Hostess Brand Returning With More Cost Cuts

The bankrupt assets of the former Hostess brand company that produced Twinkies and other snacks will be returning to business after Apollo Global Management LLC and Metropoulis & Co. purchased the company assets for a purchase price of $410 million dollars. But, the new company plans to continue the cost cutting moves of the previous company. The old company even had employees of the company even make store deliveries using their own automobiles, eliminating the need for many company owned trucks. Now, the new company plans to eliminate union workers, and hire a cheaper work crew with lower wages to further the company cost cuts to make the new company profitable.

Apollo Management LLC is a specialized company that buys out distressed businesses, often through stock purchases. It has corporate offices worldwide and has invested over $16 billion in buyouts or financial aid to shore up distressed businesses.

It is not really known why exactly much of the assets of Hostess were really saved since some large retailers such as Safeway sell some snacks very similar to the Hostess brands, often made with better oils than Hostess. Hostess did have a lot of corporate equipment to puchase, and perhaps the sale price might have seemed right to the investors. But, with some other companies producing much the same style of products, often with better quality ingredients, and paying better better union wages to their workers, the revival of the Hostess snack brand isn’t really as big of news as it appears.

The old Hostess company failed to keep up with the times, offering snacks that fell out of favor with many consumers who became more health conscious. And the Wonder Bread brand failed to offer whole wheat or whole grain versions of their breads, also experiencing more consumer disfavor as other brands responded much more to evolving consumer demands.

Hostess snacks seemed like a part of many lunches at one time. But, gradually consumers just started to eat more healthy, and the brand just started to lose too many customers. What the new Hostess brand intends to do about all of this is a good question. But, without a good business plan to actually recapture some market strength, the new Hostess brand doesn’t seem much better off than the old brand was. Sometimes some business decisions just don’t seem to be clearly thought through.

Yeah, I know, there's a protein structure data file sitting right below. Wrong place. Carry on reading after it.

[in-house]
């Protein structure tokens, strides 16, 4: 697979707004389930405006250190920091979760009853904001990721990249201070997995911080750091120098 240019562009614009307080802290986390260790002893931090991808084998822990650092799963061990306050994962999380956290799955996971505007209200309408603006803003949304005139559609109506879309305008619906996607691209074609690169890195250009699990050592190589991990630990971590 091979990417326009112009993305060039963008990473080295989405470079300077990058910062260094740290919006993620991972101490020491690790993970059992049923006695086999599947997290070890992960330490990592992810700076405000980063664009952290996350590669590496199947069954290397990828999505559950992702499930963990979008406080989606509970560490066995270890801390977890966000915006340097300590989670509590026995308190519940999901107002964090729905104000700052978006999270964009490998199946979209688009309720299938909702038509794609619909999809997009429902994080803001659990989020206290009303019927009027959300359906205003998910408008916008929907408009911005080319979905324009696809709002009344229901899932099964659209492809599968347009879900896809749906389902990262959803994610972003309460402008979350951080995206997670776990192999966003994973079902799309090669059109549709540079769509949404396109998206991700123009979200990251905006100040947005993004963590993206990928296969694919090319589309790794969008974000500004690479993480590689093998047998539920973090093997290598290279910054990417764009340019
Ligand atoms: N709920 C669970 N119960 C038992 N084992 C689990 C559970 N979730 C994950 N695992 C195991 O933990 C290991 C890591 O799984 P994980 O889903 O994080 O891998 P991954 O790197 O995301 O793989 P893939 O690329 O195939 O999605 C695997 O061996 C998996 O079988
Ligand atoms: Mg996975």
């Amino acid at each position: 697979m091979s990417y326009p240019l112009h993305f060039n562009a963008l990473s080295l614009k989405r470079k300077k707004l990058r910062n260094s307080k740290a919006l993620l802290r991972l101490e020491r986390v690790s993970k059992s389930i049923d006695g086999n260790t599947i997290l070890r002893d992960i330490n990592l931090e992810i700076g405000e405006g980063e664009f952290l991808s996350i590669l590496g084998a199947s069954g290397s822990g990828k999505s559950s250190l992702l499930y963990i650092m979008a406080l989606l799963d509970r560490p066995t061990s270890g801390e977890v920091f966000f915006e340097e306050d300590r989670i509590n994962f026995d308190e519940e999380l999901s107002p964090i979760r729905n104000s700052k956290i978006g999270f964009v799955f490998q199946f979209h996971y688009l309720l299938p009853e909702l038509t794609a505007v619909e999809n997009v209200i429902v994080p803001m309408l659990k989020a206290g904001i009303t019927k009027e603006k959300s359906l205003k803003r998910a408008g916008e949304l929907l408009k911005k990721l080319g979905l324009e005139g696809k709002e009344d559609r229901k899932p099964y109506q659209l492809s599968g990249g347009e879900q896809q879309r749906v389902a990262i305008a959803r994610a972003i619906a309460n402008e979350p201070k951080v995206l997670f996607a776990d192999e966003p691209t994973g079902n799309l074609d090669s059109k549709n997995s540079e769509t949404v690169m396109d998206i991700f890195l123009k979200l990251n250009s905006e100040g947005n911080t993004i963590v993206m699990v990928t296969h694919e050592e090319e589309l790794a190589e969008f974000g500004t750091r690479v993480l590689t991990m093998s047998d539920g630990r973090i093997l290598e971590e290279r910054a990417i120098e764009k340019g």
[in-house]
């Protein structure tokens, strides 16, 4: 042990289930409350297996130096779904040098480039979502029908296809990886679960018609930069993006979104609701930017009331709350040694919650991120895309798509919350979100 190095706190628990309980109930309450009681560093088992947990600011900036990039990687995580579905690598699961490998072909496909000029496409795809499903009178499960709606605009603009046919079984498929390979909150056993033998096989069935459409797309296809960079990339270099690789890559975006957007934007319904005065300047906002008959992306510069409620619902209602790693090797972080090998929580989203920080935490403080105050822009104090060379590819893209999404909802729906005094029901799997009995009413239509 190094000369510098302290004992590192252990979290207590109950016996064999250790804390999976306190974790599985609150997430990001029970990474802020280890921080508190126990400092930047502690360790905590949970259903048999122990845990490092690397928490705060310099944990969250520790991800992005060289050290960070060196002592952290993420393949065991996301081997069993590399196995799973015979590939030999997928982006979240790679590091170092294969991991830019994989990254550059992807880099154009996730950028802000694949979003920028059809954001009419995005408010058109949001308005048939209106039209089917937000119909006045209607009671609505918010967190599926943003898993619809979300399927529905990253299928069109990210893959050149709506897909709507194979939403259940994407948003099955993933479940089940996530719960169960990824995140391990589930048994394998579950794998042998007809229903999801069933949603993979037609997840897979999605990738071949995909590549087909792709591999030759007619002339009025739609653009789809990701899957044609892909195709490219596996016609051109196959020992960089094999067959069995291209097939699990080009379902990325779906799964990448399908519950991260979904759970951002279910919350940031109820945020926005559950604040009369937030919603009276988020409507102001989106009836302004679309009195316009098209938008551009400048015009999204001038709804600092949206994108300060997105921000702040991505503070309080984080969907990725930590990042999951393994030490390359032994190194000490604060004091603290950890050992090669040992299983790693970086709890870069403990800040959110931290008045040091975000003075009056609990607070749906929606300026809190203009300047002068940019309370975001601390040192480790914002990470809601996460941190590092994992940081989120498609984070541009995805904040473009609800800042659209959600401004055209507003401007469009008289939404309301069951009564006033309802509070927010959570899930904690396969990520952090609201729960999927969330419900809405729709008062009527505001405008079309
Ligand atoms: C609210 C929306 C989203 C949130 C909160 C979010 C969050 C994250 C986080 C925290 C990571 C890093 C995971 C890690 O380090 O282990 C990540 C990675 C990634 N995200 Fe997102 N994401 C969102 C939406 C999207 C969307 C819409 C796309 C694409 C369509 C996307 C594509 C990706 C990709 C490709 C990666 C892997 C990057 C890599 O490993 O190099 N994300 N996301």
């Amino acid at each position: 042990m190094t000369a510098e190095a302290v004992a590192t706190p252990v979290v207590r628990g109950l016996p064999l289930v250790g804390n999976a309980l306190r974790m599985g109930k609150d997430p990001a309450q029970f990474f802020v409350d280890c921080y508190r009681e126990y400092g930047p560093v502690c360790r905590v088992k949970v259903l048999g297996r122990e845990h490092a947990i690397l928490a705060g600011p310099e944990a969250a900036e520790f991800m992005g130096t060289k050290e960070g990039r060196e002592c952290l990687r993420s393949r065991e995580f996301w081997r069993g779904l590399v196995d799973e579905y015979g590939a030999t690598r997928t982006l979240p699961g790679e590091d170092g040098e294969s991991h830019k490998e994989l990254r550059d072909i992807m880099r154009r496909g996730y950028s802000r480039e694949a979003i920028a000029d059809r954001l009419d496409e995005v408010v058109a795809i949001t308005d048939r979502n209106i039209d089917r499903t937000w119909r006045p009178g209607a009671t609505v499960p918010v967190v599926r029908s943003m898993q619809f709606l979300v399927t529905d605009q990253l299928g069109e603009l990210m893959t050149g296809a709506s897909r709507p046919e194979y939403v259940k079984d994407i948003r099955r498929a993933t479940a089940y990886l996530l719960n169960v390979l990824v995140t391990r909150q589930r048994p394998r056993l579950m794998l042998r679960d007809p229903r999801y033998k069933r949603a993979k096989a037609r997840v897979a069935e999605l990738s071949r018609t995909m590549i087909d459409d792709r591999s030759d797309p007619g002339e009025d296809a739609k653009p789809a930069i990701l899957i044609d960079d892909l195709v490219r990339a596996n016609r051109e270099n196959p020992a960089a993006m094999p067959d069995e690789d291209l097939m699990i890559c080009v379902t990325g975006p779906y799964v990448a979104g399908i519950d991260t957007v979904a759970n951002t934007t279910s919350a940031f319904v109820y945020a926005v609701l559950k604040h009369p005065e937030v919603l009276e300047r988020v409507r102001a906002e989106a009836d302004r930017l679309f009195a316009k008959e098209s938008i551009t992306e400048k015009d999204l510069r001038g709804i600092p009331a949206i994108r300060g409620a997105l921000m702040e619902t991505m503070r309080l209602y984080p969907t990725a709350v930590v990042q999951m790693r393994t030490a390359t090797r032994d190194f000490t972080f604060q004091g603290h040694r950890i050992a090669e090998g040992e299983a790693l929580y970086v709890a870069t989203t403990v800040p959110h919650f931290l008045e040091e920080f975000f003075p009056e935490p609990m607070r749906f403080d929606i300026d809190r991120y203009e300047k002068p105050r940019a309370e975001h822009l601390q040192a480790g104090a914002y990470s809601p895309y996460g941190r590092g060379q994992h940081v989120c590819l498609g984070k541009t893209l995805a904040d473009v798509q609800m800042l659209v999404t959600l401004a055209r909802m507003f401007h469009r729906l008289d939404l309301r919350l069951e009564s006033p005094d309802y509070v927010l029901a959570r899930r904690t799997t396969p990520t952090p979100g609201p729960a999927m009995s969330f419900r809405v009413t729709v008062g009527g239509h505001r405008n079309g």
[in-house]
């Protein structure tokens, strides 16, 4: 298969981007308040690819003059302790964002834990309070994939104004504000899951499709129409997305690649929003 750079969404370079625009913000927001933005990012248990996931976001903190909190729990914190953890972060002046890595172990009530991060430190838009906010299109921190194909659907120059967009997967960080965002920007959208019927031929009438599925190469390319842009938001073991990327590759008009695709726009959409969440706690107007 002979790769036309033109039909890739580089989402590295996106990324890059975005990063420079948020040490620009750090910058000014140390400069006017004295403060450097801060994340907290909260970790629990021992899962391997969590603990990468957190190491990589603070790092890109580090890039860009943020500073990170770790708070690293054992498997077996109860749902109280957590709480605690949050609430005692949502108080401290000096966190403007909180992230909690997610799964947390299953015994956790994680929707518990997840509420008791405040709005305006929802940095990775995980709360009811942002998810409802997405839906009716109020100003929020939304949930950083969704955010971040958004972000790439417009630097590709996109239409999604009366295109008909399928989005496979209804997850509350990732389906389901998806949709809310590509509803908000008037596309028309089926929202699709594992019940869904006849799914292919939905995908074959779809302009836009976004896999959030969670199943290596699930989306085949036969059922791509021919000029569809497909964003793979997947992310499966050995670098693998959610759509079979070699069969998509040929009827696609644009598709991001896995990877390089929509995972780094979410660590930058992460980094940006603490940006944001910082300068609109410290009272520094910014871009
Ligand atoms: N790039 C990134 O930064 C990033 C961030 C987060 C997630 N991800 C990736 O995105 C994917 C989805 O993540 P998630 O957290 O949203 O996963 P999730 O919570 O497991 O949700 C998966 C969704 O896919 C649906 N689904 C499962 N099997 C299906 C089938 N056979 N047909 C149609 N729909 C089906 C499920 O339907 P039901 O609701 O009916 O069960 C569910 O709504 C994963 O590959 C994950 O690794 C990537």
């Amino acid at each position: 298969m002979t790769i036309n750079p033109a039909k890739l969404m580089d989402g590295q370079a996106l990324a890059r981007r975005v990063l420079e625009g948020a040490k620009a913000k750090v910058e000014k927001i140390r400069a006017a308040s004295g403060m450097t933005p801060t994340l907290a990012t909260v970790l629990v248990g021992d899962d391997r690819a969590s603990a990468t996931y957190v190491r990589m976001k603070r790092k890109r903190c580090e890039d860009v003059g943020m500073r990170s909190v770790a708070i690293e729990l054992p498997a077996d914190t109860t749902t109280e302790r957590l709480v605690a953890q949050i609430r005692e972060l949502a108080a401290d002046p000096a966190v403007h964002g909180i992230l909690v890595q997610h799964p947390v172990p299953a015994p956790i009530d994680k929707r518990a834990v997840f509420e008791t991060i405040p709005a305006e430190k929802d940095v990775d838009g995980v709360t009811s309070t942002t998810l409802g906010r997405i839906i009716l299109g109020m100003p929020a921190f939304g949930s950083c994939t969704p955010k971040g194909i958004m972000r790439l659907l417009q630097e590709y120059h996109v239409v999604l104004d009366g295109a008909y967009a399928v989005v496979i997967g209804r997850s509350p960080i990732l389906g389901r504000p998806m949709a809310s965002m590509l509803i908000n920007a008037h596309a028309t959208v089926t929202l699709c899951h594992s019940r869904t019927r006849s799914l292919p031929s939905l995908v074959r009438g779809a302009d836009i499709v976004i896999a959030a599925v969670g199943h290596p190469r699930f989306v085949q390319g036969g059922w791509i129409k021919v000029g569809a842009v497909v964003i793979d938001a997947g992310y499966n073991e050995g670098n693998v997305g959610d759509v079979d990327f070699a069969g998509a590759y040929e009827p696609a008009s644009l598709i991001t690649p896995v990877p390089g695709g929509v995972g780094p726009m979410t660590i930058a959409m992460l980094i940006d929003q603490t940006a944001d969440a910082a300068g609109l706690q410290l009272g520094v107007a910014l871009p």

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  • fustian24

    Because what the world really wants is a cheaper twinkie.

    When Hostess went out of business, I stopped at the local mini-mart to savor a few samples for the last time.

    And I was horrified. They were ghastly. No wonder I stopped eating that crap. Was it always that bad?

    I cannot even imagine the horror of a cheaper twinkie.

    • Yeah, last time I got a pack for old times sake was… pretty much the last time I’ll get a pack.

      And I used to love Little Debbie Zebra Cakes. Sadly, they’ve apparently gone to artificial zebra – they’re pretty crappy now also.

      (And don’t get me started on Girl Scout Cookies – they haven’t had real Girl Scouts in them for decades!)

  • Safeway offers a far superior version of products made to look like Hostess cupcakes and Twinkies, made from higher quality ingredients. The taste is excellent on them. And Safeway is a first rate business, using their well maintained fleet of trucks for fresh delivery to their stores using a union work crew who are well paid and qualify for health care benefits as well as a retirement plan.

    I don’t understand the new Hostess company. Safeway is doing most things that Hostess once did, only much better. Further, Safeway makes a profit off of selling a huge array of high quality private brand products. The new Hostess company starts business with all of the same problems of the old company; a declining market for their goods. A company not profitable enough to offer good wages or benefits to their workers, and likely using cheap ingredients such as cottonseed oil when Safeway uses better quality oils in their comparable products.

    The new Hostess seems to make even less sense than the old Hostess company. I don’t get it. I love reporting on business stories, but this Hostess story males no good business sense at all.